I picked up this book for two reasons: (1) the title intrigued me, and (2) because I was going through a phase in my life when I began wondering if I would be happier by having a change of scenery.
It’s the curse of most pastors, I suppose (the honest ones anyway). If you stay at a place long enough, problems appear, and then you go through seasons when things just seem to go from bad to worse and life seems to be a continuous leap from one pastoral crisis to the next. Soon, the thought of ‘moving on’ creeps in. There are lots of churches in need of pastors ‘out there’, and surely one of them would appreciate me more than this lot. At least that’s the thinking. What comes out in public is: ‘I feel like the Lord is moving me on to other pastures’ or some other ‘Christian-speak’.
So, here is a book about biblical contentment. From the outset, it reads like standard CCEF fare. The usual (brilliant I may add) Paul Tripp and David Powlison stuff on idols of the heart etc. I found myself wondering if the author had been heavily influenced by these men. Probably, but then, so what? They’re good men with lots of wise things to say. A lot like this book.
Altrogge’s main contention is that we’re all looking for the something special to make us happy. Something more or extra that will lead us out of our unhappiness and into blissful nirvana. “The truth is, biblical contentment can’t be learned unless something else is unlearned. Contentment can’t be put on without first ripping something else out. The way to grow in contentment is to undergo the process of identifying and destroying the idols in our lives. This always hurts, but the results are wonderful.” (p.36)
What I really like about this book is that it takes us back to the gospel and reminds us of the wonderful riches we have in Jesus Christ. How easy it is for us to take him for granted, and to forget that any run for happiness outside of him is a foolish thing. I particularly appreciated Altrogge’s style of writing. He was warm, witty and made his points concisely without unnecessary verbosity. He reminds us that every complaint in our life is actually against the gospel. We are saying that it is not enough. He even throws in a couple of quotes from some Puritans for good measure (it seems like no modern writer can finish a book these days without a word from Flavel, Edwards, or Burroughs!). Not a complaint but an appreciative observation.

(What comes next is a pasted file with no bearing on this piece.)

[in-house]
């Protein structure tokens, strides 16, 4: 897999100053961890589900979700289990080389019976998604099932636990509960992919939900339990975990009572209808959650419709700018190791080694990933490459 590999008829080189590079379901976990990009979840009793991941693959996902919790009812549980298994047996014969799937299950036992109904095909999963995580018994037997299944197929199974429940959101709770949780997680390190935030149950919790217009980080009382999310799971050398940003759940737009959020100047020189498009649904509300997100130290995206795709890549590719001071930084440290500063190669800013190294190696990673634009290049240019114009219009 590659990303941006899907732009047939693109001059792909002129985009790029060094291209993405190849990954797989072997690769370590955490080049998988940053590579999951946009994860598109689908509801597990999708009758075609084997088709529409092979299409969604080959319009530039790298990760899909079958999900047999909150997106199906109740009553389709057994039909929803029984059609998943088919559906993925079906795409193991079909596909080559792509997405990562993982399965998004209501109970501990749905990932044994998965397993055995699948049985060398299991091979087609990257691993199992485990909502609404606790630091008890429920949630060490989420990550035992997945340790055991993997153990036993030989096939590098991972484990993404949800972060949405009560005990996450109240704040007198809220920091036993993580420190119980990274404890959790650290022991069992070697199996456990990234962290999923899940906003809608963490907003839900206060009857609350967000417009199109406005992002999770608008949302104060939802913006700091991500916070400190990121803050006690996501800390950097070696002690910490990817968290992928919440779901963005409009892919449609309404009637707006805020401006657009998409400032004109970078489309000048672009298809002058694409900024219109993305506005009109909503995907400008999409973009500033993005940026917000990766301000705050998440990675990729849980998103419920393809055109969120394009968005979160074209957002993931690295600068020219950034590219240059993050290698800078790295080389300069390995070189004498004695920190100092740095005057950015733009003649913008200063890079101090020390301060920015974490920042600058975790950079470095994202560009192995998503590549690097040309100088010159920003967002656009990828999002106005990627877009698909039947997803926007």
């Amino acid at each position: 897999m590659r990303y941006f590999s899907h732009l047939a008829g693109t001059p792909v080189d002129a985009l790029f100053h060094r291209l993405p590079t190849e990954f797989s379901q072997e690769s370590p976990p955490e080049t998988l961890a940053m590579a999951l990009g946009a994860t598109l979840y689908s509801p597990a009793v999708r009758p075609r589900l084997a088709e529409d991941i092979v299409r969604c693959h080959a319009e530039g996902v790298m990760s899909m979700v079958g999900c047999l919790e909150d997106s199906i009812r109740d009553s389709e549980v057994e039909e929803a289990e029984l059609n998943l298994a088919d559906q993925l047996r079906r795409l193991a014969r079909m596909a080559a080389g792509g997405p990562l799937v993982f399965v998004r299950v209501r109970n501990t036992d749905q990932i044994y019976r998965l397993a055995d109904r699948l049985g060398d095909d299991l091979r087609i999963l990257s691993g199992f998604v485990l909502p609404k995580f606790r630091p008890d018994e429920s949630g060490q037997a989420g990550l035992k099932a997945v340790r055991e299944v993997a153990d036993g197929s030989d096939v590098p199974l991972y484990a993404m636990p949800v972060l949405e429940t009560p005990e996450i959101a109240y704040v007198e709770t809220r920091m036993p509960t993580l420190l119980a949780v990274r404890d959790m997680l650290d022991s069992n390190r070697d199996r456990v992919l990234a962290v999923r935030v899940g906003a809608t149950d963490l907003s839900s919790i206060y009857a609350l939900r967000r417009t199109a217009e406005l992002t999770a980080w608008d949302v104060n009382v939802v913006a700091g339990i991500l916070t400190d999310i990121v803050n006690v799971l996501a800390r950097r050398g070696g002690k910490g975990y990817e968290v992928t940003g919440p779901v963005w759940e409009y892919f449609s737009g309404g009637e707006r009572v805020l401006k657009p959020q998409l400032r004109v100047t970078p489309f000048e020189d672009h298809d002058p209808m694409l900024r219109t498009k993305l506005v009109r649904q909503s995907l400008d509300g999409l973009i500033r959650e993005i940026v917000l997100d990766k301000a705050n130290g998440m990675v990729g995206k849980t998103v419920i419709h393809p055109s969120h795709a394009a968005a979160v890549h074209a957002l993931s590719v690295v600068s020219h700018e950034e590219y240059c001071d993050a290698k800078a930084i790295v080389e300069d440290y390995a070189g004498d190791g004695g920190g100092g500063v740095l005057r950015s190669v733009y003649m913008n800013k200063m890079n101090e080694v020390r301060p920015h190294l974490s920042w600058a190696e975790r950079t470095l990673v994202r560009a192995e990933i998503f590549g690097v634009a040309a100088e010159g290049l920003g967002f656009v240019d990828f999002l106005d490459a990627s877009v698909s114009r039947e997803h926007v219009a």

Quoting Philippians 4:10–11, he reminds us that (1) in the face of Paul’s sufferings, most of us don’t come close and (2) like Paul, contentment is something we must learn. Encouragingly for us, at some time in his life Paul was miserable and ungrateful (as we sometimes are). Often in his life he was brought low (Phil. 4:12). In fact, he took a real kicking in his life and, somehow, through his sufferings, he learned the secret of real contentment and peace in God. We, too, must find this contentment. So far, so preachy. Jesus was perfect, Paul was content—go and do likewise you bunch of losers! Ermm . . . not really no. And this is what I like about this book.
Altrogge reminds us: “It’s not enough for us just to take our circumstances, like we’re taking a punch in the face. We won’t learn true, blessed contentment if we grit our teeth and kick our way through life. Life isn’t an iron man competition. Instead our circumstances should drive us to God and cause us to cry out for the strength to be content.” (p.80)
His chapter on complaining is just too painful and close to the bone and I suspect every person who reads it will wilt from conviction. Complaining and moaning are signs that we are not trusting God and, more brutally, holding him out as too stupid, disorganised, and chaotic to get our lives right! Our churches are full of people who ‘just want to get things off their chest’ and are miserable and joyless. Yet, they wonder why nobody really wants to associate with them and why they struggle to gain any evangelistic footholds and opportunities in their lives.
Choc-full of biblical content, particularly from the book of Philippians, I found myself enjoying (and being greatly challenged by) this fantastic little book. Buy it and read it. I found it to be a great spiritual fillip and a timely reminder for those of us constantly battling the temptation to think that ‘something better’ is out there, when the reality is that if we are ‘in Christ’, he is our all in all.